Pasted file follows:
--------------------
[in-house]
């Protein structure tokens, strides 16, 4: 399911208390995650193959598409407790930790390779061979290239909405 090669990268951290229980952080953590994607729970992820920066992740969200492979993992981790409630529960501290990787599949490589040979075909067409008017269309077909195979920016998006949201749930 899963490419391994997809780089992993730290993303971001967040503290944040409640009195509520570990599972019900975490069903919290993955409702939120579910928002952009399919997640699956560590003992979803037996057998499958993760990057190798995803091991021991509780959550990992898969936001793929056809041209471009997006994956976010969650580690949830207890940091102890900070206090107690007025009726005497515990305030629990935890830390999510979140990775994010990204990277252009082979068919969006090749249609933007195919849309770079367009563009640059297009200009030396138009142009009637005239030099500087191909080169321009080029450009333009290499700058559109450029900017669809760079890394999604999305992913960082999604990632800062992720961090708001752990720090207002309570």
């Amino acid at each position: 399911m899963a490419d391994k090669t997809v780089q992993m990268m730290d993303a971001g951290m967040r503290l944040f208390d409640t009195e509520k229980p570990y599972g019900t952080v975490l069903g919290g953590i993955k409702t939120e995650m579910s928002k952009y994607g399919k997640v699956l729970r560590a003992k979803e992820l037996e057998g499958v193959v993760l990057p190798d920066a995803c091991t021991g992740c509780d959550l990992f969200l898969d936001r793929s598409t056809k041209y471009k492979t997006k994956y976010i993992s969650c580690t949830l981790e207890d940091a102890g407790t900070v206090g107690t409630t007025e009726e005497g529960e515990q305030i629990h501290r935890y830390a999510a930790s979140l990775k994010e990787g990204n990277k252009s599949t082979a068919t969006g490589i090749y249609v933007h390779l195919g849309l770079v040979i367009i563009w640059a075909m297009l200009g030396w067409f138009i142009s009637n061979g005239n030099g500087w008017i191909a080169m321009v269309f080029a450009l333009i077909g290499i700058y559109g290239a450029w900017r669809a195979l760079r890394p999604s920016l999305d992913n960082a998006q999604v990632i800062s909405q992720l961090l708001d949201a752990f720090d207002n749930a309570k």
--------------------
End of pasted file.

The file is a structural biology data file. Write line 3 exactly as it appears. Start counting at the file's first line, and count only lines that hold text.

């Amino acid at each position: 399911m899963a490419d391994k090669t997809v780089q992993m990268m730290d993303a971001g951290m967040r503290l944040f208390d409640t009195e509520k229980p570990y599972g019900t952080v975490l069903g919290g953590i993955k409702t939120e995650m579910s928002k952009y994607g399919k997640v699956l729970r560590a003992k979803e992820l037996e057998g499958v193959v993760l990057p190798d920066a995803c091991t021991g992740c509780d959550l990992f969200l898969d936001r793929s598409t056809k041209y471009k492979t997006k994956y976010i993992s969650c580690t949830l981790e207890d940091a102890g407790t900070v206090g107690t409630t007025e009726e005497g529960e515990q305030i629990h501290r935890y830390a999510a930790s979140l990775k994010e990787g990204n990277k252009s599949t082979a068919t969006g490589i090749y249609v933007h390779l195919g849309l770079v040979i367009i563009w640059a075909m297009l200009g030396w067409f138009i142009s009637n061979g005239n030099g500087w008017i191909a080169m321009v269309f080029a450009l333009i077909g290499i700058y559109g290239a450029w900017r669809a195979l760079r890394p999604s920016l999305d992913n960082a998006q999604v990632i800062s909405q992720l961090l708001d949201a752990f720090d207002n749930a309570k």